Happily Ever After
We’re a nation founded upon the inalienable rights of life, liberty, and the pursuit of happiness. Ask almost any person what they want out of life, and they will reply, “I want to be happy.” And yet for a people bent on pursuing happiness, we’re not doing so well. Many try to find happiness in love and marriage, but the divorce rate shows that we’re not finding happiness there. Couples hope that having a family will bring them happiness, but often their children cause them more pain than pleasure. Others try to find happiness in a career or in recreational activities. Many try to deaden their pain with alcohol or drugs, but few would admit that they’ve found lasting happiness.
Psalm 1 shows us that to live happily ever after, we must build our lives on God and His Word. The first verse begins with “blessed,” which in Hebrew is a plural of intensity and stems from a verb meaning to go on or advance. If you want to advance to the fullest measure of happiness, the psalmist is going to tell you how.
What NOT To Do (Verse 1)
It’s significant that he begins by telling us some things that the happy person does not do. True happiness is not found in a life that leaves God out and rejects His ways as revealed in His Word.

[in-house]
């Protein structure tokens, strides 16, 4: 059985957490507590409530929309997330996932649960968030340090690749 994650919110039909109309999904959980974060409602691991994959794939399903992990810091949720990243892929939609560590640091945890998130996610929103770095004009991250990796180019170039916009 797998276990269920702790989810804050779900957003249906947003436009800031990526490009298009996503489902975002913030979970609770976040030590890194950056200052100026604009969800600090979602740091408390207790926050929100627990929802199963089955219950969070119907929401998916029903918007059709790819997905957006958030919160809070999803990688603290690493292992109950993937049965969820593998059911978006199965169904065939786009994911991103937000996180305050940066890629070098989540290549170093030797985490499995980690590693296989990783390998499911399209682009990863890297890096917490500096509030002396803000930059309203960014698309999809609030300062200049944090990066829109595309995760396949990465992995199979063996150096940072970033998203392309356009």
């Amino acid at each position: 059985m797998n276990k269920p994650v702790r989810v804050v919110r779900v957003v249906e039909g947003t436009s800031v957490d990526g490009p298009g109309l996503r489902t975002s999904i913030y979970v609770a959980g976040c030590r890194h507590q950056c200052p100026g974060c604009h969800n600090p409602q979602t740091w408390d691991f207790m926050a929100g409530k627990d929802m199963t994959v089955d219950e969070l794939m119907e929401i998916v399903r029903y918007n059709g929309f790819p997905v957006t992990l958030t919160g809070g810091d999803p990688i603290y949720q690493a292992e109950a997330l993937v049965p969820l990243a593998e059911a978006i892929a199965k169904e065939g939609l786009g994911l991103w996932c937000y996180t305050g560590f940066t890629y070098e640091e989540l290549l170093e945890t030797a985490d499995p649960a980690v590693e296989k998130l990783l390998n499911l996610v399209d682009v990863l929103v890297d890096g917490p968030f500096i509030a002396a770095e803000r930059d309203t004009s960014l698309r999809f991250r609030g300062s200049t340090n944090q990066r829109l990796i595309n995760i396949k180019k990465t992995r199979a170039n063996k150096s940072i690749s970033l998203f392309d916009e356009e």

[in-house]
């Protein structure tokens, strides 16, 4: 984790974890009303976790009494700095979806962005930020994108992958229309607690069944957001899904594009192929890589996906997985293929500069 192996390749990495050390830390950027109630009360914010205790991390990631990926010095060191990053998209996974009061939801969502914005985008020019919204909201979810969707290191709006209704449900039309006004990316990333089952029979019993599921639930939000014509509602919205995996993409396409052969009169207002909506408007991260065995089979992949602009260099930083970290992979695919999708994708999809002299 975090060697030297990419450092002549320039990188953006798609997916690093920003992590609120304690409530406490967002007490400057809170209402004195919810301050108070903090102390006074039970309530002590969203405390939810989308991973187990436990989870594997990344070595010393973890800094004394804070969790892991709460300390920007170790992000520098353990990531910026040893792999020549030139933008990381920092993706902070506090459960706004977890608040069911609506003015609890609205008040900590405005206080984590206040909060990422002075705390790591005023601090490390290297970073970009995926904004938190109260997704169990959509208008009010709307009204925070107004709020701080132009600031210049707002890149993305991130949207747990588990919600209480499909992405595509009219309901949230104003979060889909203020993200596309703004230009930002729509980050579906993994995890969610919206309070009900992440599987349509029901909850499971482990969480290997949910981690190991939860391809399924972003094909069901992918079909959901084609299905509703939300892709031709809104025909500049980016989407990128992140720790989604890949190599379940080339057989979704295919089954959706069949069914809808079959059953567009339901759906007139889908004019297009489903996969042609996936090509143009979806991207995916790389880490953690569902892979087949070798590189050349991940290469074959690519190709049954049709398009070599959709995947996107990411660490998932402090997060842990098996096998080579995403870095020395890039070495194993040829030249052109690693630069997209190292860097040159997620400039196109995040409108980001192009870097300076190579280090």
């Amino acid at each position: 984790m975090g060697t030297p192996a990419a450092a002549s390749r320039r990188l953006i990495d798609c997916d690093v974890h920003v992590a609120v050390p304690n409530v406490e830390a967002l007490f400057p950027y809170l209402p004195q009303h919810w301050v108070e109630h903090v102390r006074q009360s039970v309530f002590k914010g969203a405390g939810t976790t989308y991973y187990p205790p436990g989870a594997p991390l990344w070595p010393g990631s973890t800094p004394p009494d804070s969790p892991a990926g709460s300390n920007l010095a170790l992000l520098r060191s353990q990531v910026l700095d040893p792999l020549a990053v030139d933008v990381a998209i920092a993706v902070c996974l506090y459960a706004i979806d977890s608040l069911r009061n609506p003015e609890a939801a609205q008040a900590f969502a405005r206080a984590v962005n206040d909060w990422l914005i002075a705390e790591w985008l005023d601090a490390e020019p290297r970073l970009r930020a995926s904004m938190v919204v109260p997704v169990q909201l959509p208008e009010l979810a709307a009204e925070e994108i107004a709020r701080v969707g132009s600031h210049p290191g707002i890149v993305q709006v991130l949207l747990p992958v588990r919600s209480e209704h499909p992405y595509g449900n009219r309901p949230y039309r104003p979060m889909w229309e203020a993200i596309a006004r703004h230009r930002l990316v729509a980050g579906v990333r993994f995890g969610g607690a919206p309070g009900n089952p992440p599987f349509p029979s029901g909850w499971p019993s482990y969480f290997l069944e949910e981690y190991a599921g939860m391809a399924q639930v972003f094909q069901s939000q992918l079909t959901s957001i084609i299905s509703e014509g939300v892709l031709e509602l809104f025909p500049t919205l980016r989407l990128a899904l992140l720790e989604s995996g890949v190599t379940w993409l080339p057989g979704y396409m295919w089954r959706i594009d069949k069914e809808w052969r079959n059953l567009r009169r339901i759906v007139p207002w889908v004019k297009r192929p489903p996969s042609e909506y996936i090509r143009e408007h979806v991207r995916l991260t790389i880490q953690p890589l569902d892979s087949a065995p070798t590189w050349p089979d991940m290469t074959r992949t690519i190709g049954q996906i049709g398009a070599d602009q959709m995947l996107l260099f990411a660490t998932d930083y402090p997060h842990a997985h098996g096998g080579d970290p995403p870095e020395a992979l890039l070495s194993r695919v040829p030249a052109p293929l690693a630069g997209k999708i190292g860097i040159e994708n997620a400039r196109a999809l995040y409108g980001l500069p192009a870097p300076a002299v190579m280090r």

Walk in the counsel of the ungodly. This refers to a person who lives his life based upon the world’s wisdom. The word “ungodly” comes from a Hebrew word meaning loose or out of joint. It refers to a person who doesn’t take God seriously and thus disregards God’s Word.
Stand in the path of sinners. The path of sinners refers to their way of life or behavior. To stand in the path of sinners means involvement with sinners in their sinful behavior. The word “sinners” comes from a Hebrew word meaning to miss the mark. It refers to deviating from the standard of God as revealed in His Word.
Sit in the seat of scoffers. Scoffers have rejected God and His Word. They now seek to justify themselves by openly deriding that which they’ve rejected. Invariably, scoffers have cast off the Bible because they don’t want God interfering in their sinful lifestyles.